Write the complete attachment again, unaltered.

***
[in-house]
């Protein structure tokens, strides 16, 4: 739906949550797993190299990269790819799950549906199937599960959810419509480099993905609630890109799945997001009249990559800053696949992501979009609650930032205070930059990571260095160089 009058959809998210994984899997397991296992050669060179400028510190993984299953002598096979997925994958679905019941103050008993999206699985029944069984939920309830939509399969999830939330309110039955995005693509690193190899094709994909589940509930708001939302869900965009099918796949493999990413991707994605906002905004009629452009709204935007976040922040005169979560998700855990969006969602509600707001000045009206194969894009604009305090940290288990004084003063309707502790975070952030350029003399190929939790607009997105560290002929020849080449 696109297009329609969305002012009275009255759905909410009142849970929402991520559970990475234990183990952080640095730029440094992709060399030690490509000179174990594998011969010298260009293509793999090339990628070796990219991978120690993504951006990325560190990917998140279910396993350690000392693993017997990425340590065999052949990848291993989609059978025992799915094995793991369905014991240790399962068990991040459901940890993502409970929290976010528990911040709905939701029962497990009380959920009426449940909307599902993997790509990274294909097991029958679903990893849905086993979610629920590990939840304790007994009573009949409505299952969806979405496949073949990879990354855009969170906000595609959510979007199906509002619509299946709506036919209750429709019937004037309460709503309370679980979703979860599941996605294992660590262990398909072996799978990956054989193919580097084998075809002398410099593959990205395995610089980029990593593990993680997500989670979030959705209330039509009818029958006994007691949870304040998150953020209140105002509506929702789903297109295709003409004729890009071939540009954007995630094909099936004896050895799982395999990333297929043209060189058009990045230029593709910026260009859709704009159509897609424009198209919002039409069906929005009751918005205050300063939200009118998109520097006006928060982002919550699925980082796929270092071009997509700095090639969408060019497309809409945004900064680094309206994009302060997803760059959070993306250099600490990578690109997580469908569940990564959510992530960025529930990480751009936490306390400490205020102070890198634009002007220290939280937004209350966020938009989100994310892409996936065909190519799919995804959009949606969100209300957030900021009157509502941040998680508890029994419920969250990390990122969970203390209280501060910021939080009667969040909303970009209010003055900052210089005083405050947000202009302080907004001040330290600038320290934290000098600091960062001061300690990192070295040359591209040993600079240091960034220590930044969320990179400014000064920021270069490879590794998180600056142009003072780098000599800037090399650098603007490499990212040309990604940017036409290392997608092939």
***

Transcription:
[in-house]
């Protein structure tokens, strides 16, 4: 739906949550797993190299990269790819799950549906199937599960959810419509480099993905609630890109799945997001009249990559800053696949992501979009609650930032205070930059990571260095160089 009058959809998210994984899997397991296992050669060179400028510190993984299953002598096979997925994958679905019941103050008993999206699985029944069984939920309830939509399969999830939330309110039955995005693509690193190899094709994909589940509930708001939302869900965009099918796949493999990413991707994605906002905004009629452009709204935007976040922040005169979560998700855990969006969602509600707001000045009206194969894009604009305090940290288990004084003063309707502790975070952030350029003399190929939790607009997105560290002929020849080449 696109297009329609969305002012009275009255759905909410009142849970929402991520559970990475234990183990952080640095730029440094992709060399030690490509000179174990594998011969010298260009293509793999090339990628070796990219991978120690993504951006990325560190990917998140279910396993350690000392693993017997990425340590065999052949990848291993989609059978025992799915094995793991369905014991240790399962068990991040459901940890993502409970929290976010528990911040709905939701029962497990009380959920009426449940909307599902993997790509990274294909097991029958679903990893849905086993979610629920590990939840304790007994009573009949409505299952969806979405496949073949990879990354855009969170906000595609959510979007199906509002619509299946709506036919209750429709019937004037309460709503309370679980979703979860599941996605294992660590262990398909072996799978990956054989193919580097084998075809002398410099593959990205395995610089980029990593593990993680997500989670979030959705209330039509009818029958006994007691949870304040998150953020209140105002509506929702789903297109295709003409004729890009071939540009954007995630094909099936004896050895799982395999990333297929043209060189058009990045230029593709910026260009859709704009159509897609424009198209919002039409069906929005009751918005205050300063939200009118998109520097006006928060982002919550699925980082796929270092071009997509700095090639969408060019497309809409945004900064680094309206994009302060997803760059959070993306250099600490990578690109997580469908569940990564959510992530960025529930990480751009936490306390400490205020102070890198634009002007220290939280937004209350966020938009989100994310892409996936065909190519799919995804959009949606969100209300957030900021009157509502941040998680508890029994419920969250990390990122969970203390209280501060910021939080009667969040909303970009209010003055900052210089005083405050947000202009302080907004001040330290600038320290934290000098600091960062001061300690990192070295040359591209040993600079240091960034220590930044969320990179400014000064920021270069490879590794998180600056142009003072780098000599800037090399650098603007490499990212040309990604940017036409290392997608092939």